High-resolution T1-relaxation time mapping displays subtle, clinically relevant, gray matter damage in long-standing multiple sclerosis

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Abstract

Background:
Gray matter (GM) pathology has high clinical relevance in multiple sclerosis (MS), but conventional magnetic resonance imaging (MRI) is insufficiently sensitive to visualize the rather subtle damage.

Objective:
To investigate whether high spatial resolution T1-relaxation time (T1-RT) measurements can detect changes in the normal-appearing GM of patients with long-standing MS and whether these changes are associated with physical and cognitive impairment.

Methods:
High spatial resolution (1.05 × 1.05 × 1.2 mm3) T1-RT measurements were performed at 3 T in 156 long-standing MS patients and 54 healthy controls. T1-RT histogram parameters in several regions were analyzed to investigate group differences. Stepwise linear regression analyses were used to assess the relation of T1-RT with physical and cognitive impairment.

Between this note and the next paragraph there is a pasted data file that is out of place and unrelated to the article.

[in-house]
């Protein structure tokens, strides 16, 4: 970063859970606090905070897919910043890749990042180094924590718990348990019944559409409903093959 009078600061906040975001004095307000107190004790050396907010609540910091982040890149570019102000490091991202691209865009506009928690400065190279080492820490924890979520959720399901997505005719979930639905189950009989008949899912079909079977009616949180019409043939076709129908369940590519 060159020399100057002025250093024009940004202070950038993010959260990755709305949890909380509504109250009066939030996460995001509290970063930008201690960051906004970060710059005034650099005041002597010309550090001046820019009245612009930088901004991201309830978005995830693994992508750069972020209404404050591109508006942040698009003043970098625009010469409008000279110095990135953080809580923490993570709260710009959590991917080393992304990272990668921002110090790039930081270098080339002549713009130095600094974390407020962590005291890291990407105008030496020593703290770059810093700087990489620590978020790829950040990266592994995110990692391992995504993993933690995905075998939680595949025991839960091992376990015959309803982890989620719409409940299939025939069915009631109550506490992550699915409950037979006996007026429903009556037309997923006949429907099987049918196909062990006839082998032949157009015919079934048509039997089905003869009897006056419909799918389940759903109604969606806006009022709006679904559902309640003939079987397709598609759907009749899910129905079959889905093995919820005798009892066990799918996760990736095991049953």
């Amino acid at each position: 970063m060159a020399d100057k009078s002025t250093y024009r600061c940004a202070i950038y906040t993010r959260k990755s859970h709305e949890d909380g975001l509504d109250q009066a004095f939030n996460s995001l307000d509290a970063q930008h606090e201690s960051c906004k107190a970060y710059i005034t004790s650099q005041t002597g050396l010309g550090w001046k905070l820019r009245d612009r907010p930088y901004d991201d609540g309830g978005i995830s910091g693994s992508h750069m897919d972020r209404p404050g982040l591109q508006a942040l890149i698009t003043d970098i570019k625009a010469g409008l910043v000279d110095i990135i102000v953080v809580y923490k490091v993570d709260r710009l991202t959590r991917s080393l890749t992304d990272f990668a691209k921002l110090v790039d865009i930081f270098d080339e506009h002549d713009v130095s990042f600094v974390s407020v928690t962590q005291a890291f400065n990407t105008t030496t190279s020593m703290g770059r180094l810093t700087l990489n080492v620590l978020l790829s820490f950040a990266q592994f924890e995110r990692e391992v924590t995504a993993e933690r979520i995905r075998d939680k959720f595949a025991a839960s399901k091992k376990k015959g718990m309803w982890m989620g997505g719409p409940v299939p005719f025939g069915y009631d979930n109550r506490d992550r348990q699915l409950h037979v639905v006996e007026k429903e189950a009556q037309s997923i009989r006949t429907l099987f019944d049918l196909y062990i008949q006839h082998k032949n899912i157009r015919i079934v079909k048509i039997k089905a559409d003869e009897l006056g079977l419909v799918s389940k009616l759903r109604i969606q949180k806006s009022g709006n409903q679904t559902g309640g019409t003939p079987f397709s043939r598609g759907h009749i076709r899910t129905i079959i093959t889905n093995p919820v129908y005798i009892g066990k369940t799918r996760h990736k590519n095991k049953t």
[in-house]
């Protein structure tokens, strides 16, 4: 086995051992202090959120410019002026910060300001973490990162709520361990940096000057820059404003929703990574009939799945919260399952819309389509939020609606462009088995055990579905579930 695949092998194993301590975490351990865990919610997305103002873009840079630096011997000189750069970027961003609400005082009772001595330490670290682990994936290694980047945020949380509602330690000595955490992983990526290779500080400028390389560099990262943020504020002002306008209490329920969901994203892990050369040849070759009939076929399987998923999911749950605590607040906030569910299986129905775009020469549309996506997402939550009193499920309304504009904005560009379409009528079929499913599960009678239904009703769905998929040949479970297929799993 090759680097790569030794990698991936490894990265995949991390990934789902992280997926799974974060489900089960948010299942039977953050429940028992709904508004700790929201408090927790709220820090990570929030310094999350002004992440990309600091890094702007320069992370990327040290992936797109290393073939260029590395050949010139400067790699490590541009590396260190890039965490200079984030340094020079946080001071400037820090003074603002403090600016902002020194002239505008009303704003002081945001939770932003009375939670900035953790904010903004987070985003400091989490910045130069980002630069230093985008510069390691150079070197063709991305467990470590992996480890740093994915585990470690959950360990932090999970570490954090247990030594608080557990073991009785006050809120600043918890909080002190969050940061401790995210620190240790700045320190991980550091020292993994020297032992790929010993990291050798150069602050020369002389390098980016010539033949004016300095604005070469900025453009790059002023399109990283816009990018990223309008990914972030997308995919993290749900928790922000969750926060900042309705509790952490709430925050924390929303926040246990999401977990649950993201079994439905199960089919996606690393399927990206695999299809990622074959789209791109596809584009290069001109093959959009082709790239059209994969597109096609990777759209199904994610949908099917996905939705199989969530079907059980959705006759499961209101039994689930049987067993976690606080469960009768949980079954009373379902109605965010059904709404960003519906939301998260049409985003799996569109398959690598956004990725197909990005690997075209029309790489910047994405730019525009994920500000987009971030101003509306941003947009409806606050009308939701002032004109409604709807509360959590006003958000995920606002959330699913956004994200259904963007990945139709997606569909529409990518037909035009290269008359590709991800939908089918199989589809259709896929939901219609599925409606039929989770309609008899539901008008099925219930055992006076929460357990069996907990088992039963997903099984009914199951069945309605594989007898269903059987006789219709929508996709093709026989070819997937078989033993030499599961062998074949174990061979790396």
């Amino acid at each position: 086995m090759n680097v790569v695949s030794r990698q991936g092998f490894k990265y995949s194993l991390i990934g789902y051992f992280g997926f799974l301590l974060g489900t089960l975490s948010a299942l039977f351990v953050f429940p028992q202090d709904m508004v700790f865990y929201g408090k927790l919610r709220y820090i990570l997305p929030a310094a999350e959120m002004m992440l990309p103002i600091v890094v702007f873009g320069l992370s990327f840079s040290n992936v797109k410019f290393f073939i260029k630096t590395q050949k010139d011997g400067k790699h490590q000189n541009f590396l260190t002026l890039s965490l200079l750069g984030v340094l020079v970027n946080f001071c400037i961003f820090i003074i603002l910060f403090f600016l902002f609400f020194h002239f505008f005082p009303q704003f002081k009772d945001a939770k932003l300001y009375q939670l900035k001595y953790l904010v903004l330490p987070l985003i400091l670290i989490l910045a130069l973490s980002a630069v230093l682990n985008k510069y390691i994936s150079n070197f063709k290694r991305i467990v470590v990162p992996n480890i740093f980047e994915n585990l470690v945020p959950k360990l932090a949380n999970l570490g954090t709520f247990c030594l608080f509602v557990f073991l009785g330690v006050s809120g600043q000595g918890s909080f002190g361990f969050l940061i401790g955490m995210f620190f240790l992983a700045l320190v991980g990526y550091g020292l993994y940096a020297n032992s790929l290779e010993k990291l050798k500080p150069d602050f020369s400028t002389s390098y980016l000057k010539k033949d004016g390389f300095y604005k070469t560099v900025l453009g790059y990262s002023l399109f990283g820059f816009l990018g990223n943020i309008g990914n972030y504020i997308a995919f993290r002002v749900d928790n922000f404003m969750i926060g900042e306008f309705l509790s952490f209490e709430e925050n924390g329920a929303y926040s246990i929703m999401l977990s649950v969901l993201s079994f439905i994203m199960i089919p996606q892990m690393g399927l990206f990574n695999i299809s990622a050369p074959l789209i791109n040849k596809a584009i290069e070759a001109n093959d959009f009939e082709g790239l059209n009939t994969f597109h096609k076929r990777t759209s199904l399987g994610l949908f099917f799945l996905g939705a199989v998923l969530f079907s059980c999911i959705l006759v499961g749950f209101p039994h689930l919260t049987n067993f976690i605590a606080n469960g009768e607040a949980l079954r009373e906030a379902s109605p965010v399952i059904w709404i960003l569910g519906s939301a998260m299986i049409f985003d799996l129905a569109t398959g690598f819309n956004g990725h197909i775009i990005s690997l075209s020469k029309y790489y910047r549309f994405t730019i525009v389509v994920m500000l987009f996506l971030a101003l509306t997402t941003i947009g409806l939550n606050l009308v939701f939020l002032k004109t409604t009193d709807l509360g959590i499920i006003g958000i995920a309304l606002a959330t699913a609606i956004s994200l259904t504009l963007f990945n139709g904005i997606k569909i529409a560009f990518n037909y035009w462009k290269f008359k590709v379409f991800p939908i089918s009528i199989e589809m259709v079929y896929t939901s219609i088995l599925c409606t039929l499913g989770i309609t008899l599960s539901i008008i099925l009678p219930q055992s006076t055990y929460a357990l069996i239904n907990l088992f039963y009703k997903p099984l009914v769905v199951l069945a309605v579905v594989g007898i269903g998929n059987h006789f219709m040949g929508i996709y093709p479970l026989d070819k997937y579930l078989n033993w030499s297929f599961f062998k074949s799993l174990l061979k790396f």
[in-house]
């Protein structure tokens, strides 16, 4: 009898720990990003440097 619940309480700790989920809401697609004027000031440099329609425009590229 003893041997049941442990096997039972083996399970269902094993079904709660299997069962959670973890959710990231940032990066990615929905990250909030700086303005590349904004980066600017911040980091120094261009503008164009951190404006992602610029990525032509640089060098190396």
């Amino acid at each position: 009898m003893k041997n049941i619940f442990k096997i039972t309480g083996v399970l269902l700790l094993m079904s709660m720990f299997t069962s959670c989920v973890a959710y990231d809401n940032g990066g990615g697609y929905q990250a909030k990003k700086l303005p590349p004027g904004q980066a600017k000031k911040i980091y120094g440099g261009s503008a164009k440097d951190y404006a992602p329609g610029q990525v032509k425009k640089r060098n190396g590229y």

Results:
In both thalamus and cortex, T1-RT histogram skewness was higher in patients than controls. In the cortex, this was driven by the frontal and temporal lobes. No differences were found in other GM histogram parameters. Cortical skewness, thalamus volume, and average white matter (WM) lesion T1-RT emerged as the strongest predictors for cognitive performance (adjusted R2 = 0.39).

Conclusion:
Subtle GM damage was present in the cortex and thalamus of MS patients, as indicated by increased T1-RT skewness. Increased cortical skewness emerged as an independent predictor of cognitive dysfunction.
Original languageEnglish
Pages (from-to)1279-1288
JournalMultiple Sclerosis
Volume22
Issue number10
DOIs
Publication statusPublished - Sep 2016

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